New York Jets Five Difficult Decisions: Ryan Fitzpatrick Edition

David Aitken on the top five decisions the New York Jets have to make this off-season, starting with how to handle free agent quarterback Ryan Fitzpatrick

Mike Maccagnan’s rookie season as New York Jets general manager was such a slam dunk we should be calling him Macgenius. No general manager in 2015 was able to navigate free agency, the trade market and the draft to come away with a better crop of players and it led to a win improvement margin bested only by the Carolina Panthers and the Jets’ first winning season since 2010. Of course, he was left an incredibly healthy cap situation by his predecessor and a roster so barren of talent he had little to worry about in terms of re-signings. The 2016 offseason offers a new set of challenges: less cap space, players to retain, and more needs to fill. Here is the first of a series of five difficult decisions that await the Jets this offseason, and the arguments for both.

Should the Jets retain Ryan Fitzpatrick?

On the surface this is obvious – why shouldn’t the Jets bring Ryan Fitzpatrick back? He broke the team’s franchise touchdown passes record in what was basically 15 games, has clear chemistry with the team’s two best offensive players, and is easily the best fit to plug in Chan Gailey’s scheme for immediate results than any other option out there. This is less a simple question of yes or no, and more a question of at how much.

The Jets will undoubtedly have to pay more for Ryan Fitzpatrick than he had been on currently, which was 3.25 million for one season. That was good business for the Jets, even as backup quarterbacks go – Kyle Orton signed a one year deal for up to 5 million coming off the couch in 2014 and Matt Cassel’s deal in Minnesota in 2014 averaged a little over 5 million over two seasons. Giving Fitzpatrick a deal that’s a nice bump from such rates shouldn’t be a problem and seems logical for both sides. Having played for his fourth franchise in as many years and winning more games in one season than he ever has, the situation here is the jackpot for Fitzpatrick. It’s easy to see him wanting to be here as much as the Jets would want him back.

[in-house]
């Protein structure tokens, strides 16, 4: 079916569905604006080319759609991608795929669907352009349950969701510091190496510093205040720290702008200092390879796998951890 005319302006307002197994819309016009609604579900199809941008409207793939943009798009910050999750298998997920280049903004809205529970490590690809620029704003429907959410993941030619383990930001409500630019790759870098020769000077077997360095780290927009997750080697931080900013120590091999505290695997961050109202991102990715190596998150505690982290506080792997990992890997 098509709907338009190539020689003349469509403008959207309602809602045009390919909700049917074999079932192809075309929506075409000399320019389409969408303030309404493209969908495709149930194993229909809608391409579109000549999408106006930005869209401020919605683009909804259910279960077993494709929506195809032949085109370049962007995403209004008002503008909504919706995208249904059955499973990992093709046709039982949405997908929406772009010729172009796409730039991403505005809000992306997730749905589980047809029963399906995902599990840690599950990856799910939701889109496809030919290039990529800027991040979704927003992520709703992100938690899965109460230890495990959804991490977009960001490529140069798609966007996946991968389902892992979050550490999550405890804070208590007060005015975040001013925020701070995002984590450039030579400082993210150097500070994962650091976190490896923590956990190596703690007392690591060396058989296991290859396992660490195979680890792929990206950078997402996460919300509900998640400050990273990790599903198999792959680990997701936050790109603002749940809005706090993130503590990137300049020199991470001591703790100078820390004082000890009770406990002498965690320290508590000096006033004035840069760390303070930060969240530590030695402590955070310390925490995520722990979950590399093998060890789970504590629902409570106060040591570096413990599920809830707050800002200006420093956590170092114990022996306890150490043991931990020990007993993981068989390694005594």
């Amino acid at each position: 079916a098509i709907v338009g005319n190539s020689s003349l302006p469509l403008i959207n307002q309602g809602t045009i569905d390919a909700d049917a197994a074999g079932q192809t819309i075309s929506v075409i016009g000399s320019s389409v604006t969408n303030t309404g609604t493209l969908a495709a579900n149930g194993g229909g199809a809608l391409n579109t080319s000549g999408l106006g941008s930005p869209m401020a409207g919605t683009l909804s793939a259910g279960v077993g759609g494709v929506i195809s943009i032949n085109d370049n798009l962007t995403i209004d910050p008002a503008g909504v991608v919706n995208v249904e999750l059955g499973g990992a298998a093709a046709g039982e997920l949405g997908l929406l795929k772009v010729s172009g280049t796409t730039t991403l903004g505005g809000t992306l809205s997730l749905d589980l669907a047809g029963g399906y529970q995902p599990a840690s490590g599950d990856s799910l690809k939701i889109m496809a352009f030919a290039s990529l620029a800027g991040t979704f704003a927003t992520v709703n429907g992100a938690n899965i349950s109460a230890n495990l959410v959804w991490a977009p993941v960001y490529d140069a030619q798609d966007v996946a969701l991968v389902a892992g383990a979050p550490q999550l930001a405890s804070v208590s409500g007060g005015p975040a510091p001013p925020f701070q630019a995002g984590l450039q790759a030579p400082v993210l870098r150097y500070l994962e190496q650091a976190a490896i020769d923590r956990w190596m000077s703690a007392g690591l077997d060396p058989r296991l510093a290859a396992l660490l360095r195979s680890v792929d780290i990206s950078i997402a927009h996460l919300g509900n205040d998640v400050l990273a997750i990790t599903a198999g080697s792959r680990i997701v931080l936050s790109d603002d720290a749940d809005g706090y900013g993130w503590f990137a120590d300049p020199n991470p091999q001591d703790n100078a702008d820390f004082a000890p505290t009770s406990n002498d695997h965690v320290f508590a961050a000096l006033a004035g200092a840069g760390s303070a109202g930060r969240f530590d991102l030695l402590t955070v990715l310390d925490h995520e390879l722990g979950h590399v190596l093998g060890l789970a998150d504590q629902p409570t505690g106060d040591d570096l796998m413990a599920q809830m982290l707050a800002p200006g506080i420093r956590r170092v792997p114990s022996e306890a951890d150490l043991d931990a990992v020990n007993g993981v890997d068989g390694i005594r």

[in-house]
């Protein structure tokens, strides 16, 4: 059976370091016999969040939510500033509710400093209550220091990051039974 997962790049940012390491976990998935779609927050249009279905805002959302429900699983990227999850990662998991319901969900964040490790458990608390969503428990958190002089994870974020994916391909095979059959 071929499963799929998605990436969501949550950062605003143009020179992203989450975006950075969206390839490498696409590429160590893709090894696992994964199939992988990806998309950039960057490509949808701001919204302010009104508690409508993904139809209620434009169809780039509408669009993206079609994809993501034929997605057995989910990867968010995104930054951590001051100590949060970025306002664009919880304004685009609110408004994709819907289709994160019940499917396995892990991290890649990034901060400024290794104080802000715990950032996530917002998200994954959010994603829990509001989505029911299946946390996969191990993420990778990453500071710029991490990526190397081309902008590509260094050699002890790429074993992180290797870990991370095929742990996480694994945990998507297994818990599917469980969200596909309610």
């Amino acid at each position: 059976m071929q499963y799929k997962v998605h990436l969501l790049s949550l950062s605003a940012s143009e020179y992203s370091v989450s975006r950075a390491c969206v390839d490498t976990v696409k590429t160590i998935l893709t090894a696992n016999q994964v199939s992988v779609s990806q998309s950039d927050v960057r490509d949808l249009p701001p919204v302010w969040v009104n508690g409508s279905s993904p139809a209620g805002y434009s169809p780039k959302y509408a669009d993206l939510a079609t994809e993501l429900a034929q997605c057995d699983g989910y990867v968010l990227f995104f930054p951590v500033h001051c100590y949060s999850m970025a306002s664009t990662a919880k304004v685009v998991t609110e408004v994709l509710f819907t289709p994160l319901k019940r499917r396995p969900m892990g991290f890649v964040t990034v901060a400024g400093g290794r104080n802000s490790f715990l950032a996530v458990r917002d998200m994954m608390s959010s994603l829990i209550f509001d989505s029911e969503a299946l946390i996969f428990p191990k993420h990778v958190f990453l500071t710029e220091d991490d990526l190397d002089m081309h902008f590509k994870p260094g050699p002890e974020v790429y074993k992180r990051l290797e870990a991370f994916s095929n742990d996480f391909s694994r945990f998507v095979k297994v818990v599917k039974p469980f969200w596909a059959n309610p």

In terms of contract leverage, Fitzpatrick may not even be the highest paid quarterback on the market. Even as far as the skimpy quarterback market goes, Fitzpatrick will be competing with Sam Bradford, Kirk Cousins, Brock Osweiler, Robert Griffin III and maybe even Colin Kaepernick and Johnny Manziel. These are players that didn’t have as good seasons (sans Cousins, all but set for the franchise tag), but have youth on their sides and who have appeal to a franchise as reclamation projects. Compare that to Fitzpatrick who has eleven seasons defining who he is, and a bitter end to the season that acted for some as a reminder that he still has that player in him.

What if Fitzpatrick gets offered a big deal elsewhere and decides to play hardball? It only takes one team, and there are a number of franchises with a lot of cap space that could view him as a useful stopgap while grooming a talented prospect on the bench: the Rams, Browns and 49ers for instance. As much sense as it makes to bring him back and continue building around him in lieu of a definitively better option, it doesn’t make sense if the Jets are paying well above the going rate and are unable to make upgrades elsewhere because of it. Fitzpatrick is still the same player he has been for several seasons, it is the coming together of several factors (several years experience in the offense, an excellent receiver pair, and a formidable defense) that have led to his unprecedented production. Most importantly, he is not this team’s long term answer, so the Jets cannot afford to be caught up in a deal that commits to him as such. If Fitzpatrick becomes the prized quarterback on the market, taking a chance on a reclamation project like Griffin or Bradford is probably the more worthwhile risk than putting too many eggs in the Fitz basket. Ultimately, it’s about not paying too much and avoiding a contract that locks the Jets into Fitzpatrick for too many seasons.

Prediction: Fitzpatrick signs a deal over three seasons around 9-10 million annually. Most of the guaranteed money comes in year one with a backloaded year three.

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